6 Cringe-Worthy Recruiting Horror Stories

In the spirit of Halloween, we asked a few friends to share their worst recruiting horror stories. In their entire careers, what were their most horrifying, disastrous, nightmarish recruiting moments?

To our delight, they didn’t hold anything back.

Recruiting Mistakes

We cringed, we laughed, but most importantly, we realized that everyone makes mistakes. If you’ve ever kicked yourself over a recruiting misstep, we invite you to read this post and rejoice in knowing that every recruiter, hiring manager, even founder, has committed a recruiting faux pas or two in their time.

Here are the stories we heard, ranging from the innocent to truly devastating.

Recruiting and job interview horror stories

“I scheduled an onsite interview for a Friday but completely forgot that the entire company works remote every Friday.”

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John Coogan, CTO and Co-Founder of Soylent:

We work from home on Fridays, but I scheduled an interview for that day and the candidate was pretty confused about how empty the office was. I didn’t realize my oversight until half-way through the office tour when he asked ‘Why isn’t anyone here?’ It kinda felt like I could be pitching a fake company like, ‘I swear, real people actually work here!’ Total oversight on my part, but I cleared it up and work-from-home Friday ended up being a big recruiting tool for us since he was going to be commuting from across town.

“Every interviewer asked a candidate the exact same, very specific question.”

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Alex Lebovic, Director of Recruiting at Grand Rounds:

An engineer came in for an onsite, and his scores were great! Looking at feedback to move the candidate forward to reference checks, I realized every interviewer had asked the candidate the same question from our question bank. The candidate never said a thing and I was mortified. Now we do a pre-onsite panel to make sure we’re all on the same page.

“I double booked candidates at the same time with the same hiring manager.”

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Michael Gallagher, Sales Recruiter at Lever:

The first candidate arrived and I showed him to the room, and by the time I got back to my desk another person had arrived. I thought he had gotten the times wrong but when I checked the system I realized the mistake I had made. I had to ping about five different hiring managers before I found one who was available to interview the candidate.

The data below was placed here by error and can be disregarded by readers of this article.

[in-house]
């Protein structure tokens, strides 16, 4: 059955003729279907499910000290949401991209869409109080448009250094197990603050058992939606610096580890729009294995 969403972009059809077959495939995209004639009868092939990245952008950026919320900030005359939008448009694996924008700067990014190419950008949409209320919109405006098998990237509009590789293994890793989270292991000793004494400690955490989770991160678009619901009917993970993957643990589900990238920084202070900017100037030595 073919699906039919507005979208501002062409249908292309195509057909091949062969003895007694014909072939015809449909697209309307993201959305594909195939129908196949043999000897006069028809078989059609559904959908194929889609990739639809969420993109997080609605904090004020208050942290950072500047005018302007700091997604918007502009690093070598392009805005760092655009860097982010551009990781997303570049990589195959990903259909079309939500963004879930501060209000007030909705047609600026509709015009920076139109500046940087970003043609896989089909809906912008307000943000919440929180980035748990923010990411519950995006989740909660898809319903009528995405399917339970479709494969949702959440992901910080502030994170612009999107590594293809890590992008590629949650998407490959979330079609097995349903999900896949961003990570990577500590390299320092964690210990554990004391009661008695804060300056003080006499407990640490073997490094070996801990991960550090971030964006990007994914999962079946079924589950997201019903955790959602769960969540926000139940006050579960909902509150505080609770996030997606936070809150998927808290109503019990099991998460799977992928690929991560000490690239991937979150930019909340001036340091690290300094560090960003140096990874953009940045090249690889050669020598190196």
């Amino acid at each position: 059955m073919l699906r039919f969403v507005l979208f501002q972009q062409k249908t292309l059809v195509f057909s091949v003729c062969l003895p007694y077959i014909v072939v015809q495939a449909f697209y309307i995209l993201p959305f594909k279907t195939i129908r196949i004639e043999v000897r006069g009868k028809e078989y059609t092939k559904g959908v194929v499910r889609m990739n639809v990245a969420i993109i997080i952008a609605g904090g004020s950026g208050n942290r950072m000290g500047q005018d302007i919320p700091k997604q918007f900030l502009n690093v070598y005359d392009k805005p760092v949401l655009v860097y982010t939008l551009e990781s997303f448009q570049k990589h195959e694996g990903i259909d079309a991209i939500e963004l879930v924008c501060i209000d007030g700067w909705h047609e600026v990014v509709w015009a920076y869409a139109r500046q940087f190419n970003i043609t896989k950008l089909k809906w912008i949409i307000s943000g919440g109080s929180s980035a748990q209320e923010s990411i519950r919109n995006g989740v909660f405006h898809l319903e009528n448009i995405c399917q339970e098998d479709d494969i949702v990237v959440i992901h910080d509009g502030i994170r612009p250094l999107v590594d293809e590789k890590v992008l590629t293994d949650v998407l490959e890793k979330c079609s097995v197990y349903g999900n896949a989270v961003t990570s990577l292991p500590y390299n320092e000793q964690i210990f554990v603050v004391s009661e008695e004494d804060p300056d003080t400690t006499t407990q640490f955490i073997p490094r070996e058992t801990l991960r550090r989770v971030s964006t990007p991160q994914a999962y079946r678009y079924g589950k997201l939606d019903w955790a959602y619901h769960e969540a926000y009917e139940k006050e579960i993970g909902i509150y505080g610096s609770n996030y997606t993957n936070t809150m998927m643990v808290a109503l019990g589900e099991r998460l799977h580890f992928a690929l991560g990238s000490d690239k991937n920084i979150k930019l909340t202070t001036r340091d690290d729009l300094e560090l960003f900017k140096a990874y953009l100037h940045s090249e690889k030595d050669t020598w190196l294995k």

“I scheduled an interview with a candidate I was actually supposed to reject – and then had to cancel it.”

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Jodi Innerfield, Ex-Recruiter and current Product Marketing Manager at Lever:

I sent my typical “We’re impressed with your resume and would like to schedule time to chat” e-mail. But the response I got back was “Oh, I’m glad you reconsidered my application, I was really upset to be rejected but excited for this second chance.” It took me a few minutes to realize that Outlook had auto-completed the rest of the candidate’s email address, except it was the e-mail address for an already-rejected candidate. I had to email the guy back and explain my mistake. I also removed the auto-complete function on Outlook, and now triple check who I’m sending an email to.”

“I once extended an offer to the wrong candidate with the exact same name at the exact same school…I had to call him back and rescind it once I figured it out.”

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Amanda Bell, Director of Recruiting at Lever:

What are the odds? Both candidates were interviewing for the same internship. Same unique name, same school, recipe for disaster. I still can’t think about it too much or I blush.

“I once had a new hire quit after three days on the job.”

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Stacy Donovan Zapar, Recruiting Advisor and Founder of Tenfold:

Probably the hardest requisition that I ever recruited for was a Director of Tax position. The search went on for months and months and months. We finally found perfect candidate and he actually accepted! We were so happy, he was the one. But on his third day he came into our VP of Finance’s office, threw his badge down on the desk and said “I’m done here, my wife won’t move.” We had already moved him, all of his stuff, and his kid, and I wanted to crawl in a hole and hide. The mistake that I made was I was pre-closing him and making sure he was happy, but really there are other factors involved in a relocation and I could have done a better job of understanding the situation. You’d much rather have someone decline an offer rather than move, start the job, and then walk on their third day. 


There you have it. Six recruiting horror stories from six competent and successful recruiters, hiring managers, and talent leaders. We hope you can feel better about your own slip ups now, and learn from the ones above. Thank you John, Alex, Jodi, Michael, Amanda, and Stacy for being brave enough to share your stories!

To hear what recruiting mistakes even more of your peers have made, and how they’ve learned from them, read our post, 10 Top Talent Leaders Reveal Their Excrutiating Mistakes.